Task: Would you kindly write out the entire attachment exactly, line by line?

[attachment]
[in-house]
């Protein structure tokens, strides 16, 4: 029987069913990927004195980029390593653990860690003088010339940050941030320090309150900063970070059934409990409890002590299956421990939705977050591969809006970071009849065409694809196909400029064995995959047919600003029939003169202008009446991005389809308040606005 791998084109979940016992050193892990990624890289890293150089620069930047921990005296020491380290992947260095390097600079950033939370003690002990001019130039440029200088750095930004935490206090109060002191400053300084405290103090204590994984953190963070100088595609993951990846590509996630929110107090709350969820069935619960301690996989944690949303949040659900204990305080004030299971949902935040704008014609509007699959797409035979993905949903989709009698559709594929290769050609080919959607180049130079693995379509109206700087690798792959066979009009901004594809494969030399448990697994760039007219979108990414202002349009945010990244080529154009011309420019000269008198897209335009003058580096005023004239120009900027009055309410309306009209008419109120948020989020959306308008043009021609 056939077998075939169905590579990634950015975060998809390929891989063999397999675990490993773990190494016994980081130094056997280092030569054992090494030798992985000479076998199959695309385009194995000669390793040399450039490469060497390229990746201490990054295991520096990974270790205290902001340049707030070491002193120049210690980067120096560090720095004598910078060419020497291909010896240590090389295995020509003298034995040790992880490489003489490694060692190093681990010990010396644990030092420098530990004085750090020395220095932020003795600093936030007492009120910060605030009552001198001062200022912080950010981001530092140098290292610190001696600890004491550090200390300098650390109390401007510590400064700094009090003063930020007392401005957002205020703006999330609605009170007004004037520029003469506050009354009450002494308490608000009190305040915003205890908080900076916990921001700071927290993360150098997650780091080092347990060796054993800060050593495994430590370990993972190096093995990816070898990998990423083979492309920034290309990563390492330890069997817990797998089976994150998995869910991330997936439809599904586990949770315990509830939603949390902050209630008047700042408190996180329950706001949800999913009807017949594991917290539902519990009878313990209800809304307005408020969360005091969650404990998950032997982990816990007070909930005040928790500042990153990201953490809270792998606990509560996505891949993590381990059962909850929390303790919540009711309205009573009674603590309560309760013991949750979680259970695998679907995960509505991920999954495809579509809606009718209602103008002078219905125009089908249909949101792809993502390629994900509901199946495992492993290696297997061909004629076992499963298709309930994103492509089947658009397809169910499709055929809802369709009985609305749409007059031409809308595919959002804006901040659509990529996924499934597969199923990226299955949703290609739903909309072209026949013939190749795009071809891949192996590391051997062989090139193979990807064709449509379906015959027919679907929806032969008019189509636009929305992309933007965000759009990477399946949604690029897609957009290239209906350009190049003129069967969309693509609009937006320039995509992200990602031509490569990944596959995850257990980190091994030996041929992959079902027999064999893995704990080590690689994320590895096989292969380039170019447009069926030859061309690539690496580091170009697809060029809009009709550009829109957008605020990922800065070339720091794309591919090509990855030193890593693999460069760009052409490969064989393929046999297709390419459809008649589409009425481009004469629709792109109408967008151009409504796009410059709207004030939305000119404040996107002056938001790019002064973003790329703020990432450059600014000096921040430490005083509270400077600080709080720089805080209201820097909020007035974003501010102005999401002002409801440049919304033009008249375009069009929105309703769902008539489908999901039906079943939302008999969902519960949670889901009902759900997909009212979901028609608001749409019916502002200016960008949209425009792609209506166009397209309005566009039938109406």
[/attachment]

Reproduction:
[in-house]
């Protein structure tokens, strides 16, 4: 029987069913990927004195980029390593653990860690003088010339940050941030320090309150900063970070059934409990409890002590299956421990939705977050591969809006970071009849065409694809196909400029064995995959047919600003029939003169202008009446991005389809308040606005 791998084109979940016992050193892990990624890289890293150089620069930047921990005296020491380290992947260095390097600079950033939370003690002990001019130039440029200088750095930004935490206090109060002191400053300084405290103090204590994984953190963070100088595609993951990846590509996630929110107090709350969820069935619960301690996989944690949303949040659900204990305080004030299971949902935040704008014609509007699959797409035979993905949903989709009698559709594929290769050609080919959607180049130079693995379509109206700087690798792959066979009009901004594809494969030399448990697994760039007219979108990414202002349009945010990244080529154009011309420019000269008198897209335009003058580096005023004239120009900027009055309410309306009209008419109120948020989020959306308008043009021609 056939077998075939169905590579990634950015975060998809390929891989063999397999675990490993773990190494016994980081130094056997280092030569054992090494030798992985000479076998199959695309385009194995000669390793040399450039490469060497390229990746201490990054295991520096990974270790205290902001340049707030070491002193120049210690980067120096560090720095004598910078060419020497291909010896240590090389295995020509003298034995040790992880490489003489490694060692190093681990010990010396644990030092420098530990004085750090020395220095932020003795600093936030007492009120910060605030009552001198001062200022912080950010981001530092140098290292610190001696600890004491550090200390300098650390109390401007510590400064700094009090003063930020007392401005957002205020703006999330609605009170007004004037520029003469506050009354009450002494308490608000009190305040915003205890908080900076916990921001700071927290993360150098997650780091080092347990060796054993800060050593495994430590370990993972190096093995990816070898990998990423083979492309920034290309990563390492330890069997817990797998089976994150998995869910991330997936439809599904586990949770315990509830939603949390902050209630008047700042408190996180329950706001949800999913009807017949594991917290539902519990009878313990209800809304307005408020969360005091969650404990998950032997982990816990007070909930005040928790500042990153990201953490809270792998606990509560996505891949993590381990059962909850929390303790919540009711309205009573009674603590309560309760013991949750979680259970695998679907995960509505991920999954495809579509809606009718209602103008002078219905125009089908249909949101792809993502390629994900509901199946495992492993290696297997061909004629076992499963298709309930994103492509089947658009397809169910499709055929809802369709009985609305749409007059031409809308595919959002804006901040659509990529996924499934597969199923990226299955949703290609739903909309072209026949013939190749795009071809891949192996590391051997062989090139193979990807064709449509379906015959027919679907929806032969008019189509636009929305992309933007965000759009990477399946949604690029897609957009290239209906350009190049003129069967969309693509609009937006320039995509992200990602031509490569990944596959995850257990980190091994030996041929992959079902027999064999893995704990080590690689994320590895096989292969380039170019447009069926030859061309690539690496580091170009697809060029809009009709550009829109957008605020990922800065070339720091794309591919090509990855030193890593693999460069760009052409490969064989393929046999297709390419459809008649589409009425481009004469629709792109109408967008151009409504796009410059709207004030939305000119404040996107002056938001790019002064973003790329703020990432450059600014000096921040430490005083509270400077600080709080720089805080209201820097909020007035974003501010102005999401002002409801440049919304033009008249375009069009929105309703769902008539489908999901039906079943939302008999969902519960949670889901009902759900997909009212979901028609608001749409019916502002200016960008949209425009792609209506166009397209309005566009039938109406």